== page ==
When I wrote an exposé of the Big Four accountancy firms recently, based on a book by investigative journalist Richard Brooks, I thought their greed, laxity and lack of vigilance would strike a chord with readers, but even I was surprised at the indignation it provoked.
Auditors are the backroom boys of finance, not the stars. Nor are they usually the prime villains in any given City scandal – that role goes to incompetent or corrupt management.
But the bean counters do frequently serve as accomplices, pandering to the desire of executives to produce flattering accounts, aiding and abetting in a rosy view of a company’s books in return for fat audit and consultancy fees.
Big Four: Auditors are the backroom boys of finance, not the stars
There is now an attempt by the accountancy regulator, the Financial Reporting Council, to get tough – but only in an effort to save its own skin, because it is under investigation itself by Sir John Kingman, chairman of Legal & General, into whether it is fit for purpose.
The flurry of activity last week does not seem entirely co-incidental. First came a stinging penalty on KPMG for its audit of scandal-hit insurance software firm Quindell.
Then, as we revealed in these pages last week, a record fine for PwC for its audit of BHS in 2014, which gave a clean bill of health to the retail chain shortly before it was sold for a nominal £1 by Sir Philip Green to a serial bankrupt.
Green is now demanding a judicial review into the FRC’s report into the audit, which may explain why the regulator published no detail along with the notice of the penalties.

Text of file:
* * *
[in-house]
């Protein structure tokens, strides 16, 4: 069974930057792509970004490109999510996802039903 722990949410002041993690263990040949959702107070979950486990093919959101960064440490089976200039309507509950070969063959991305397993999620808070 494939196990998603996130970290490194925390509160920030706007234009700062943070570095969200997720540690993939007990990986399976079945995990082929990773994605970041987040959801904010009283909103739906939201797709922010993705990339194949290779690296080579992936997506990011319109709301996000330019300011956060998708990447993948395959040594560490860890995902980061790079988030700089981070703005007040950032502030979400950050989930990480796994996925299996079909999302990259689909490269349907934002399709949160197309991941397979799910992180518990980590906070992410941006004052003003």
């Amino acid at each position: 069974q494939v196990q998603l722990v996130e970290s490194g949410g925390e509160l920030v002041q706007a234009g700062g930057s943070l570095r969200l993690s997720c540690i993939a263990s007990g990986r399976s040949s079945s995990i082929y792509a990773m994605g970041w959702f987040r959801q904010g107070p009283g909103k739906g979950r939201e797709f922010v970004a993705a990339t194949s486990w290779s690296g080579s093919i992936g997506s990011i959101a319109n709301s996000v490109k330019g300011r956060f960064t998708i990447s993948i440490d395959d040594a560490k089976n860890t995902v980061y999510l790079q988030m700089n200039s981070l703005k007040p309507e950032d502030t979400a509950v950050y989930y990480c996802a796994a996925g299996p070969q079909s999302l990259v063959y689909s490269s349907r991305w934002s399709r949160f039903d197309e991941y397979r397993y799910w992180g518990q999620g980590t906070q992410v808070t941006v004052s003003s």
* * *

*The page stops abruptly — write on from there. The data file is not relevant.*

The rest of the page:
Perhaps the criticism heaped on its head for this omission was a little unfair, but it’s not surprising observers suspected the worst. The FRC has been far too close to the industry it purports to regulate, and its instincts are to delay and conceal.
Leaving Sir Philip and this particular case to one side, the FRC has been a frankly pathetic regulator. Its ranks are peppered with former Big Four accountants with the obvious glaring conflicts of interest that entails.
Flashback: Our story last week about the PwC fine
The regulator was markedly reluctant to investigate KPMG over its audit of HBOS, even though it signed off on the accounts shortly before the mortgage bank imploded.
This lack of appetite to get to the bottom of it is just not acceptable in a failure that cost taxpayers billions in bailout support; tens of thousands of employees their jobs; and hit small shareholders in the pocket.
It is part of a bigger problem. The spate of scandals raises questions over whether audits themselves are fit for purpose: in an age of instant data, they ought to be more timely and dynamic.
Serious thought also needs to be given to whether the Big Four can be allowed to continue in their current form, or whether they should be broken up. The profession as a whole needs an overhaul. Disbanding the feeble, foot-dragging FRC is a good place to start.
Equitable Life is one of the rare cases where a financial disaster has a happy ending at least for some – though it has been a long time coming.
The downfall of mutual insurer Equitable was one of the City’s worst disasters until the financial crisis, which made it pale into relative insignificance.
It went under in 2000 with a £1 billion-plus black hole, threatening the life savings of thousands of pensioners.
All credit goes to Chris Wiscarson, who took over in 2009 as chief executive, restored the company’s balance sheet, and has now sold it for £1.8 billion, providing decent uplifts for policyholders as part of the process.
It is a great shame though that policyholders had to endure years of worry, and that some died before Wiscarson arrived and sorted out the mess.